What to do: The best way to lower your spam rate is to send emails that are relevant, targeted, and personalized.

Track your spam rate using the Google Postmaster tool. It shows your spam rate with Gmail recipients.

Here's a quick checklist to lower your spam rate:

  • Avoid sending generic emails to random prospects. Gather leads based on your ideal customer profile.
  • Send content that is relevant, personalized, and valuable. The more value an email provides, the better it will be received.
  • Provide a straightforward way for recipients to unsubscribe, don't compel them to make spam complaints.
  • Refrain from emailing recipients who show no interest after a few follow-ups. Add such contacts to the "Do-not-email" list.

What you get: plus to email deliverability and sender reputation; improved reply rate and conversions.

3) Don’t impersonate Gmail address in the “From” field

This means that email senders from claiming a Gmail address as their "From" address if they don't own it. For instance, if your sender address is Yahoo, but you display a Gmail address in the "From" field (visible to recipients), your emails might be treated as spam.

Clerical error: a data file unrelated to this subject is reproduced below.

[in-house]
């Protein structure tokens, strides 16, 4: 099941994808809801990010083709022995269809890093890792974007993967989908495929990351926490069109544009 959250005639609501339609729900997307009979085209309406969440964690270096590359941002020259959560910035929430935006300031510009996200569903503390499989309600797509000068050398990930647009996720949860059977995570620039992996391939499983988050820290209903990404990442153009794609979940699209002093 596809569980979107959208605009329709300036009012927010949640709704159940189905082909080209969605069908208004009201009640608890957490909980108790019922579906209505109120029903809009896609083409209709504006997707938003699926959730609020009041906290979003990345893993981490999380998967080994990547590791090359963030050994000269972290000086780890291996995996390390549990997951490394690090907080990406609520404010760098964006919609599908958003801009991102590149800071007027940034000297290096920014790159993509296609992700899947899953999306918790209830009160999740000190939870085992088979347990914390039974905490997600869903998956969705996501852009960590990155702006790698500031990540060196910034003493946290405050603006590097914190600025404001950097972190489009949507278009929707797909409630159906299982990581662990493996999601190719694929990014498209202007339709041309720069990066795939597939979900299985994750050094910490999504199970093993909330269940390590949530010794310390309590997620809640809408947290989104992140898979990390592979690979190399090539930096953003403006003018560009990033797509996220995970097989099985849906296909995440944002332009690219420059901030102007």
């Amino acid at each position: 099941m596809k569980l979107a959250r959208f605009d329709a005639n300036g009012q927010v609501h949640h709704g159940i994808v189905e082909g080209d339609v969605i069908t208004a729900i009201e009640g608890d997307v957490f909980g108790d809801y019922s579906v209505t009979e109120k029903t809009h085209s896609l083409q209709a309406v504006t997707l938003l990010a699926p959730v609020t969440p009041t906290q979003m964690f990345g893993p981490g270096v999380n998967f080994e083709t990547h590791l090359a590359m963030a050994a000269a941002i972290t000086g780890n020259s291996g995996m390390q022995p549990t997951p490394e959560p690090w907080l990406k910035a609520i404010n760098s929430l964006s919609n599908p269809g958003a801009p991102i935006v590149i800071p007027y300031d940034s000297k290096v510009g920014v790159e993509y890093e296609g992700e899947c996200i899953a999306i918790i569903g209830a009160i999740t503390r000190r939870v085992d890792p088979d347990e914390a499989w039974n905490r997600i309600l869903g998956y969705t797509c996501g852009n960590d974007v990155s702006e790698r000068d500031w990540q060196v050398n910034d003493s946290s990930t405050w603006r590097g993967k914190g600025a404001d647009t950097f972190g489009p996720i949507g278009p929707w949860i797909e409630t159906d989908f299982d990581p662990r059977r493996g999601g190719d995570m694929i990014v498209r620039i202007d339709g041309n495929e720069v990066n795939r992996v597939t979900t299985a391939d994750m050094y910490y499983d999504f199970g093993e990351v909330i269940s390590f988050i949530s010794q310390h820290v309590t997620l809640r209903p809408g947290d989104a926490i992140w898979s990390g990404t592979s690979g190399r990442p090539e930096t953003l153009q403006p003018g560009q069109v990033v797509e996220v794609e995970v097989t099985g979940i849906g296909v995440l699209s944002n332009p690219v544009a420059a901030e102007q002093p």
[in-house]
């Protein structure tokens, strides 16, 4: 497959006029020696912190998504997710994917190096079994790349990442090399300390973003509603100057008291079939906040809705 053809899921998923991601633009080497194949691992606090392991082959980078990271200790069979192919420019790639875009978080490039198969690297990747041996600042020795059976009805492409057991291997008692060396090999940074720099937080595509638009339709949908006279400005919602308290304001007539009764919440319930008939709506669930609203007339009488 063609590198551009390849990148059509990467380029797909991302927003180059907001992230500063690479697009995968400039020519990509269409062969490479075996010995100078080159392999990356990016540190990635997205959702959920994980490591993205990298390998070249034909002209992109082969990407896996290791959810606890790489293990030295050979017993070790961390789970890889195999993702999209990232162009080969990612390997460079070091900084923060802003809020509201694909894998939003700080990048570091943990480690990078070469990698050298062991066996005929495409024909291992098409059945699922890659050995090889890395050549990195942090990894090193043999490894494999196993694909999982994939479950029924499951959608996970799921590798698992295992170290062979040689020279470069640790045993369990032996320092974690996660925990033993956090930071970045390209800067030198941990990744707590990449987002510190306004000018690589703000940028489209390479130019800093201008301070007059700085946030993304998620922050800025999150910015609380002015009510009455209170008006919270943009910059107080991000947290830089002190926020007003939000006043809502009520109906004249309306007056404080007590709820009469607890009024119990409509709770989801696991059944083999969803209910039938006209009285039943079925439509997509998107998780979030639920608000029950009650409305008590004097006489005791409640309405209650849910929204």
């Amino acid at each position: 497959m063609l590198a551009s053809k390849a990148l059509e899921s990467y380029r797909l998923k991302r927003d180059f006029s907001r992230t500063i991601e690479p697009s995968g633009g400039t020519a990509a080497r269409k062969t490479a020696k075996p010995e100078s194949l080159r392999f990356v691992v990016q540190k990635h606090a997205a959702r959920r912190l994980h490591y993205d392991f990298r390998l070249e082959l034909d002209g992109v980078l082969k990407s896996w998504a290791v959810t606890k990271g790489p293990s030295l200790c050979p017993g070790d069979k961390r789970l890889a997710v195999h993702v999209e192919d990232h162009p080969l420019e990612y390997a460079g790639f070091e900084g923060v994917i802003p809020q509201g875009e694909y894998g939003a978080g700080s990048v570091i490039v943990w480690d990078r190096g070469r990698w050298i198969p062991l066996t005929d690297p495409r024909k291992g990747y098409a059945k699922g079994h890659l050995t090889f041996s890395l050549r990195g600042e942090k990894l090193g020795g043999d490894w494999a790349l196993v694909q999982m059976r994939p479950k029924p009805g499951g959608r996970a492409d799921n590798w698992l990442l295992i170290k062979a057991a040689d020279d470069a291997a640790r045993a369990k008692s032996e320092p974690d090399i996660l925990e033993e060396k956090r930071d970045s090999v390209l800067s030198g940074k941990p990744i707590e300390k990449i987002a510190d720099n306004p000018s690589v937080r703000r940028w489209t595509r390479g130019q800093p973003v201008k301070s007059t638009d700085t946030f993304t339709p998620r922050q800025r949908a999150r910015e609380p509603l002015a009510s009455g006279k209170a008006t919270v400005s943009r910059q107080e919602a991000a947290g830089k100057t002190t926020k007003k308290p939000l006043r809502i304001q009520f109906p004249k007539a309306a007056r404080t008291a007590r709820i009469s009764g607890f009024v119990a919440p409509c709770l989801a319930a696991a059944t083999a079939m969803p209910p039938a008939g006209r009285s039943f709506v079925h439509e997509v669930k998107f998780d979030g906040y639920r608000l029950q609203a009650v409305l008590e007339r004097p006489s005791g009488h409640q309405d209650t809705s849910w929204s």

Avoid making it appear as if you're sending from a Gmail address, as starting in February, Google will block such senders.

What you get: plus to email delivery rate.

What to do: This requirement is straightforward: always send from your business mailbox and use the same email in the “From” field in your email account settings.

4) Add an easy unsubscribe option

Including an effortless unsubscribe option is essential for all emails. People are less likely to mark your emails as spam if they have an easy way to opt out. If you send emails in bulk, Google will mandate providing recipients with a one-click unsubscribe option.

What you get: lower spam complaint rate; higher sender reputation.

What to do: For all senders, make sure to include a clearly visible unsubscribe link in the email’s body, typically at the end.